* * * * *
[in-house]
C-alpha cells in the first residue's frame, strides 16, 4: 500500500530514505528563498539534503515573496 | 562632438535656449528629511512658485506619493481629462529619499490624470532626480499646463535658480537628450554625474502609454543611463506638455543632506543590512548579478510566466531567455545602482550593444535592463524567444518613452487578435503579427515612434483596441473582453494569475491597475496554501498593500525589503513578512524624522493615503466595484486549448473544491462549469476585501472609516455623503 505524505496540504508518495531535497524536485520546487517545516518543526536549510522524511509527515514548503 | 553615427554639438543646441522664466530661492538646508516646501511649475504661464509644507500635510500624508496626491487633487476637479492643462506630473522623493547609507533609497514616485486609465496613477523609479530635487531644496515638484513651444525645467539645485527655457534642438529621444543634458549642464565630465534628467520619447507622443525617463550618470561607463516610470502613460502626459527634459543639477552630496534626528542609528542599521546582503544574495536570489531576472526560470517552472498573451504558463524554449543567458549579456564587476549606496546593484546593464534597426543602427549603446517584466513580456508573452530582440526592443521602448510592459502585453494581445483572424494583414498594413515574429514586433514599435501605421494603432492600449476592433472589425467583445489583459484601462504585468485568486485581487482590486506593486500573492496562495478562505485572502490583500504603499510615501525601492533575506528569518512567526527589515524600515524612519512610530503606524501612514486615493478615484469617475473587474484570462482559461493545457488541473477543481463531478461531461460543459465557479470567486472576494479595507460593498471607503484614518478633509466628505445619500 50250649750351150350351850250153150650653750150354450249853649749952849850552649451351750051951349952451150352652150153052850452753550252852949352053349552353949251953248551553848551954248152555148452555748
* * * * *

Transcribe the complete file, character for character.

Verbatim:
[in-house]
C-alpha cells in the first residue's frame, strides 16, 4: 500500500530514505528563498539534503515573496 | 562632438535656449528629511512658485506619493481629462529619499490624470532626480499646463535658480537628450554625474502609454543611463506638455543632506543590512548579478510566466531567455545602482550593444535592463524567444518613452487578435503579427515612434483596441473582453494569475491597475496554501498593500525589503513578512524624522493615503466595484486549448473544491462549469476585501472609516455623503 505524505496540504508518495531535497524536485520546487517545516518543526536549510522524511509527515514548503 | 553615427554639438543646441522664466530661492538646508516646501511649475504661464509644507500635510500624508496626491487633487476637479492643462506630473522623493547609507533609497514616485486609465496613477523609479530635487531644496515638484513651444525645467539645485527655457534642438529621444543634458549642464565630465534628467520619447507622443525617463550618470561607463516610470502613460502626459527634459543639477552630496534626528542609528542599521546582503544574495536570489531576472526560470517552472498573451504558463524554449543567458549579456564587476549606496546593484546593464534597426543602427549603446517584466513580456508573452530582440526592443521602448510592459502585453494581445483572424494583414498594413515574429514586433514599435501605421494603432492600449476592433472589425467583445489583459484601462504585468485568486485581487482590486506593486500573492496562495478562505485572502490583500504603499510615501525601492533575506528569518512567526527589515524600515524612519512610530503606524501612514486615493478615484469617475473587474484570462482559461493545457488541473477543481463531478461531461460543459465557479470567486472576494479595507460593498471607503484614518478633509466628505445619500 50250649750351150350351850250153150650653750150354450249853649749952849850552649451351750051951349952451150352652150153052850452753550252852949352053349552353949251953248551553848551954248152555148452555748